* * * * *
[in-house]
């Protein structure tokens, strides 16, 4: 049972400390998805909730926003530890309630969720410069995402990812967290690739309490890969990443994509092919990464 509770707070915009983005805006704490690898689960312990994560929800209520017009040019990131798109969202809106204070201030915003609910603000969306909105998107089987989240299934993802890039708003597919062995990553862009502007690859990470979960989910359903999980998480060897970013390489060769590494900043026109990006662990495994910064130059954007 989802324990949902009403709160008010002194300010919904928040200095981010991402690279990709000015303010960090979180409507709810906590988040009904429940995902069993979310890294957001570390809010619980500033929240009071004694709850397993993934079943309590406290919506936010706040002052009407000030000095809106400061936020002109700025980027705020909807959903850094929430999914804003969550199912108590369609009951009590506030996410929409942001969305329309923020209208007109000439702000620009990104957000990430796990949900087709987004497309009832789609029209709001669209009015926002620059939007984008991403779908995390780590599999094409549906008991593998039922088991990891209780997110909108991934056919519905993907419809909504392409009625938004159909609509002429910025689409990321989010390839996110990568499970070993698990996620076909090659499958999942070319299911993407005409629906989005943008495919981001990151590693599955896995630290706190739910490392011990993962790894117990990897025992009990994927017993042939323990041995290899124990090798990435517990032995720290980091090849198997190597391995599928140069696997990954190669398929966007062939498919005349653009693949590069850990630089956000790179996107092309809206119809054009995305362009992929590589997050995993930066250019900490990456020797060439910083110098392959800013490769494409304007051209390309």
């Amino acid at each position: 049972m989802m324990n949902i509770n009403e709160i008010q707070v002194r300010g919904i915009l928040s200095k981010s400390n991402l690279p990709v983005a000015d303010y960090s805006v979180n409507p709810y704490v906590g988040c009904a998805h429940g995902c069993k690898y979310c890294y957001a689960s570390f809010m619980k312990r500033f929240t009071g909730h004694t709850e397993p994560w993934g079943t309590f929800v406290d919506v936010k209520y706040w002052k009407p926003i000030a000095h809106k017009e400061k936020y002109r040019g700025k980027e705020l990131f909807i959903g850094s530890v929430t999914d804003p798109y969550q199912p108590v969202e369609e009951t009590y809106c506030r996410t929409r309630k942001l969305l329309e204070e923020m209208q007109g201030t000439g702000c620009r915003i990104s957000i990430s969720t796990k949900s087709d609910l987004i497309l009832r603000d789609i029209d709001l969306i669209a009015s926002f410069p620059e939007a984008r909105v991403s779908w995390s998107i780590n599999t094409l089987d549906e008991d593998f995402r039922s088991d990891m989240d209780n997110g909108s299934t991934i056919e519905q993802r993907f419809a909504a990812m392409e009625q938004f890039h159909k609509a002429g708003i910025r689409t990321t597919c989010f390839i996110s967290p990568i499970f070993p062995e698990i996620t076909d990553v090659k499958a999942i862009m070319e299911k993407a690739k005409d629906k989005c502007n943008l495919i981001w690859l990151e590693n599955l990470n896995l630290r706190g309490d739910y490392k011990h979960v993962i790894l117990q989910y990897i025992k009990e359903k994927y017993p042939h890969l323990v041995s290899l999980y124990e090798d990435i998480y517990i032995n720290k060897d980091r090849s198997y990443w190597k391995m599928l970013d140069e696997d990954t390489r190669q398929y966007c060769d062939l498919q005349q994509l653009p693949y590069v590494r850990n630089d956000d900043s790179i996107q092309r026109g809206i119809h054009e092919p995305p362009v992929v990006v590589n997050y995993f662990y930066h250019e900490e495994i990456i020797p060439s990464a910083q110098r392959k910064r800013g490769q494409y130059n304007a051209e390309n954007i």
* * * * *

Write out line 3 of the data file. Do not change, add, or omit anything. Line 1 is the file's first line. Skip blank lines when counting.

């Amino acid at each position: 049972m989802m324990n949902i509770n009403e709160i008010q707070v002194r300010g919904i915009l928040s200095k981010s400390n991402l690279p990709v983005a000015d303010y960090s805006v979180n409507p709810y704490v906590g988040c009904a998805h429940g995902c069993k690898y979310c890294y957001a689960s570390f809010m619980k312990r500033f929240t009071g909730h004694t709850e397993p994560w993934g079943t309590f929800v406290d919506v936010k209520y706040w002052k009407p926003i000030a000095h809106k017009e400061k936020y002109r040019g700025k980027e705020l990131f909807i959903g850094s530890v929430t999914d804003p798109y969550q199912p108590v969202e369609e009951t009590y809106c506030r996410t929409r309630k942001l969305l329309e204070e923020m209208q007109g201030t000439g702000c620009r915003i990104s957000i990430s969720t796990k949900s087709d609910l987004i497309l009832r603000d789609i029209d709001l969306i669209a009015s926002f410069p620059e939007a984008r909105v991403s779908w995390s998107i780590n599999t094409l089987d549906e008991d593998f995402r039922s088991d990891m989240d209780n997110g909108s299934t991934i056919e519905q993802r993907f419809a909504a990812m392409e009625q938004f890039h159909k609509a002429g708003i910025r689409t990321t597919c989010f390839i996110s967290p990568i499970f070993p062995e698990i996620t076909d990553v090659k499958a999942i862009m070319e299911k993407a690739k005409d629906k989005c502007n943008l495919i981001w690859l990151e590693n599955l990470n896995l630290r706190g309490d739910y490392k011990h979960v993962i790894l117990q989910y990897i025992k009990e359903k994927y017993p042939h890969l323990v041995s290899l999980y124990e090798d990435i998480y517990i032995n720290k060897d980091r090849s198997y990443w190597k391995m599928l970013d140069e696997d990954t390489r190669q398929y966007c060769d062939l498919q005349q994509l653009p693949y590069v590494r850990n630089d956000d900043s790179i996107q092309r026109g809206i119809h054009e092919p995305p362009v992929v990006v590589n997050y995993f662990y930066h250019e900490e495994i990456i020797p060439s990464a910083q110098r392959k910064r800013g490769q494409y130059n304007a051209e390309n954007i």